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Zappos Milestone: Q&A With Tony Hsieh

Zappos.com CEO Tony Hsieh's mission is to spread happiness to his customers and employees — and quite possibly change the tone of business as we know it.



FN: But this is something you’ve created.
TH: It’s more that I allowed it to be created. It’s making sure that employees not only feel comfortable being themselves, it’s them actually feeling like part of their job is to help make this culture grow stronger and stronger every day. For me, my role is about unleashing what people already have inside them that is maybe suppressed in most work environments.

FN: How has your role changed over the years?
TH: I joined the company about two months after it started. I come from a technical background, so I was doing a lot of the computer programming for the Website and our systems. When we needed to set up the warehouse, I moved to Kentucky for five months to set up operations there. Now we’re trying to train people to be less about doing it yourself and more about helping develop other people and training them. We didn’t have a training team five years ago, and now we do. Five years from now, the goal is to have almost all our hires be entry-level employees, but we’ll provide all of them with the training to become a senior leader within five to seven years, and that also helps to protect our corporate culture because we won’t need to bring in senior-level people from the outside.

FN: Why did you decide to make customer service the central mission of the company?
TH: We always, even from the beginning, thought customer service was important, but that actually wasn’t the original plan for the business when we first started. Originally, we just wanted to be the largest online footwear retailer. We did that for two or three years. Then, we sat around and asked ourselves, “Do we want to be about footwear, or about something bigger and more meaningful?” We decided it was going to be about customer service, and that’s what we wanted to build our brand around.

FN: What keeps you motivated?
TH: A lot of people talk about work-life balance, and the implication is that work isn’t as much fun. What we’re trying to create is something where Zappos is a lifestyle and people look forward to coming to the office. And when they leave the office, they go and hang out with other Zappos employees. There’s no real separation between work and life. If you’re passionate about what you’re doing and you believe in the long-term vision of the company, then it doesn’t feel like work.

FN: What’s been more fun, the startup phase or now growing the company?
TH: For me, the most fun is change or growth. There are definitely elements of both that I like. Launching a business is kind of like a motorboat: You can go very quickly and turn fast. A bigger business is like a cruise ship: There are lots of amenities and you can go a lot further, but it’s harder to turn quickly. There are advantages and disadvantages to both. There’s always going to be a new set of challenges. I’d get bored if business was just steady and there weren’t new things happening all the time.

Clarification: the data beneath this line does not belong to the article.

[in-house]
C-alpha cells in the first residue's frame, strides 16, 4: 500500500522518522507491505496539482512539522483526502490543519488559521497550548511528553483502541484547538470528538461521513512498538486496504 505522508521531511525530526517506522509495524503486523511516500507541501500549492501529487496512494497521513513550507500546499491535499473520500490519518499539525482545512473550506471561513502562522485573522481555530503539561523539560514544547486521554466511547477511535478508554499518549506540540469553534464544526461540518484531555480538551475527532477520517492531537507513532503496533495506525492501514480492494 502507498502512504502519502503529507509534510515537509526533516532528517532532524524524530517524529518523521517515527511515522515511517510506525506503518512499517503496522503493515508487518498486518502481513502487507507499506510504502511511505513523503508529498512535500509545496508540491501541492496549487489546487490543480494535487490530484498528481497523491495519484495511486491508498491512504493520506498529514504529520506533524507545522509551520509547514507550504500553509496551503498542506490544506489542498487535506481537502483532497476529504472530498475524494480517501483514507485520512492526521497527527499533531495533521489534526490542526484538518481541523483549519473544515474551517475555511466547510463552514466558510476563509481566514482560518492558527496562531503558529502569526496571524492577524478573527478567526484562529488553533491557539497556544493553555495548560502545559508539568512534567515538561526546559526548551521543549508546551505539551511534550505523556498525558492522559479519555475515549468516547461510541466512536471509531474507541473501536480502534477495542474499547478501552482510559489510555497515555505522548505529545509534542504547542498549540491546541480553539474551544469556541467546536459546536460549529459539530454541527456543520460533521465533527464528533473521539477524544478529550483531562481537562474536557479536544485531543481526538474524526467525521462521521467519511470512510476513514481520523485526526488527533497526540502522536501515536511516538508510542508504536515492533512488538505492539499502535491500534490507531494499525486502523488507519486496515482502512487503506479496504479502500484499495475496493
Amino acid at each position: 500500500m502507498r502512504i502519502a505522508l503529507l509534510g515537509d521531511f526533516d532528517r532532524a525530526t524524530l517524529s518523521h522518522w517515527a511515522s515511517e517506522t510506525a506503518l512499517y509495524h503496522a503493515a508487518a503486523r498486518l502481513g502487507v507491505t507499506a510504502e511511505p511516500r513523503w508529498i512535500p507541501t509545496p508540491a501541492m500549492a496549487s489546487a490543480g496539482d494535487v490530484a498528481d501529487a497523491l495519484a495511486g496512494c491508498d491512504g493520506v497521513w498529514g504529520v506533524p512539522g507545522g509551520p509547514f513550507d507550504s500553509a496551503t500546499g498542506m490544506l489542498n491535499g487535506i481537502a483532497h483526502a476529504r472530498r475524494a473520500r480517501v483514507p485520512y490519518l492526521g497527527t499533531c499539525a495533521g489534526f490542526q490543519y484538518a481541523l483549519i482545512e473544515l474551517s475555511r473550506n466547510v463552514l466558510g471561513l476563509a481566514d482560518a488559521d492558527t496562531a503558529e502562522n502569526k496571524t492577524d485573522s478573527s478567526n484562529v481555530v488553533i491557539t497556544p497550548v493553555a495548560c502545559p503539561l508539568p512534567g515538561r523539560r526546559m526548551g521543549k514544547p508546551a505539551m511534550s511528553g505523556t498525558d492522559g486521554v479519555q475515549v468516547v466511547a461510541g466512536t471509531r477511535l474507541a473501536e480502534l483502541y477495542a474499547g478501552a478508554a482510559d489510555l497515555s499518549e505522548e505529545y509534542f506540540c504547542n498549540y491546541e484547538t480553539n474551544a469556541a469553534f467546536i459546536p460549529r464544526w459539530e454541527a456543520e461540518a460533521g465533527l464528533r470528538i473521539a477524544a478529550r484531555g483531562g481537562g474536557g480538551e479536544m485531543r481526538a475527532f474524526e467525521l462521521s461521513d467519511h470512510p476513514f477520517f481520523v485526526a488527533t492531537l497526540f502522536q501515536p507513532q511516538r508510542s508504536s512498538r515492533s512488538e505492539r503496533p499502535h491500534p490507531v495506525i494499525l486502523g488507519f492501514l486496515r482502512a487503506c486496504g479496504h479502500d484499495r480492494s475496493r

FN: What projects are you working on right now?
TH: For this year, we’re making a big push into clothing. For people who just know us for shoes, it’s about getting the message out there that we have a pretty good selection of clothing, and that’s going to be growing over time. It’s four times the size of the footwear market, so there’s a lot of opportunity there. Our customers might intellectually know that we sell clothing, but when they want to buy a new pair of jeans, the first thing that comes to their minds might not be Zappos. Part of it is a merchandising issue, too. While we have a pretty decent selection of clothing now, there are lots of brands that we would like to have that we don’t currently have.

FN: What other categories would you like to be in?
TH: Any product category that isn’t a commodity is something we might consider selling online, but it doesn’t have to be limited to online. Our brand is about service. We’ve had companies ask if we would want to start an airline. Now, that’s probably not something we’d do 10 years from now, but maybe 20 or 30 years. Think of Virgin and all the different things it does. The difference is that they’re about being hip and cool, and we’re about customer service.

FN: What’s the best advice anyone has ever given you?
TH: Robert Greenberg from Skechers USA Inc. told me two years ago that the most important thing in life is the quality of life. That’s the philosophy he used to build up Skechers, and that’s similar to what we’re trying to do here at Zappos.

FN: What advice do you give people just starting out or struggling in business?
TH: It depends on what stage they’re in. First, figure out the larger vision and greater purpose for the company, beyond just making money or being No. 1 in your market. Along with that, figure out what core values you want for your company, specifically values that you’ll commit to and make hiring and firing decisions based on. It actually doesn’t matter what your values are. It’s about whether you’re consistent with them and are willing to do performance reviews based on them. If you are, you can build an organization that’s aligned and where everyone is moving in the same direction. Then it takes a lot less thinking because you’re just living your brand.

FN: What would you be doing if you weren’t running Zappos?
TH: I’ve always been interested in building a consumer brand, just what that is doesn’t really matter. I think of it as a way of having the best parts of fame without the worst parts of fame.

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